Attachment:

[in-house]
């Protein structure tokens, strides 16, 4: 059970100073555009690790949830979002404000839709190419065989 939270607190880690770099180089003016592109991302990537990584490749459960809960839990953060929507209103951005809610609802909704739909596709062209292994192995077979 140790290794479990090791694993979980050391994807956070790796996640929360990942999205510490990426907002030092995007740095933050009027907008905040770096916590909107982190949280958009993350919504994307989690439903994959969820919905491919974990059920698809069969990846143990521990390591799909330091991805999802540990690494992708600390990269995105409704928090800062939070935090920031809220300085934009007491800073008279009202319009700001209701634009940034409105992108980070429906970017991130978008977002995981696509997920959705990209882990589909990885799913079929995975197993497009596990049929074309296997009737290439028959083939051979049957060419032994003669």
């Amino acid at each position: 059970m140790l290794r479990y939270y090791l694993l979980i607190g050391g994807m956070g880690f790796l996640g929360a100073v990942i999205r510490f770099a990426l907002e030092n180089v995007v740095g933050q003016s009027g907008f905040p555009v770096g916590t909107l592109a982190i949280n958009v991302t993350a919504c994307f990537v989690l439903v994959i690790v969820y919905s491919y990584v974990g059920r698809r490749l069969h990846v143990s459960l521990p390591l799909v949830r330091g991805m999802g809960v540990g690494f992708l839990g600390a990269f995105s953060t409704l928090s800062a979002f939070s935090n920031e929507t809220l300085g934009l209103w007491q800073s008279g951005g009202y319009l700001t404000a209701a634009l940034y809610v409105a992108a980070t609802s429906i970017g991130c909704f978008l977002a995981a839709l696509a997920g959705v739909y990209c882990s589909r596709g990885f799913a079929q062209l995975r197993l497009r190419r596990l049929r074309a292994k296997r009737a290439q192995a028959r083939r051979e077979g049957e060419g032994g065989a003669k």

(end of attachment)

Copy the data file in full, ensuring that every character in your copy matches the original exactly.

[in-house]
């Protein structure tokens, strides 16, 4: 059970100073555009690790949830979002404000839709190419065989 939270607190880690770099180089003016592109991302990537990584490749459960809960839990953060929507209103951005809610609802909704739909596709062209292994192995077979 140790290794479990090791694993979980050391994807956070790796996640929360990942999205510490990426907002030092995007740095933050009027907008905040770096916590909107982190949280958009993350919504994307989690439903994959969820919905491919974990059920698809069969990846143990521990390591799909330091991805999802540990690494992708600390990269995105409704928090800062939070935090920031809220300085934009007491800073008279009202319009700001209701634009940034409105992108980070429906970017991130978008977002995981696509997920959705990209882990589909990885799913079929995975197993497009596990049929074309296997009737290439028959083939051979049957060419032994003669």
């Amino acid at each position: 059970m140790l290794r479990y939270y090791l694993l979980i607190g050391g994807m956070g880690f790796l996640g929360a100073v990942i999205r510490f770099a990426l907002e030092n180089v995007v740095g933050q003016s009027g907008f905040p555009v770096g916590t909107l592109a982190i949280n958009v991302t993350a919504c994307f990537v989690l439903v994959i690790v969820y919905s491919y990584v974990g059920r698809r490749l069969h990846v143990s459960l521990p390591l799909v949830r330091g991805m999802g809960v540990g690494f992708l839990g600390a990269f995105s953060t409704l928090s800062a979002f939070s935090n920031e929507t809220l300085g934009l209103w007491q800073s008279g951005g009202y319009l700001t404000a209701a634009l940034y809610v409105a992108a980070t609802s429906i970017g991130c909704f978008l977002a995981a839709l696509a997920g959705v739909y990209c882990s589909r596709g990885f799913a079929q062209l995975r197993l497009r190419r596990l049929r074309a292994k296997r009737a290439q192995a028959r083939r051979e077979g049957e060419g032994g065989a003669k």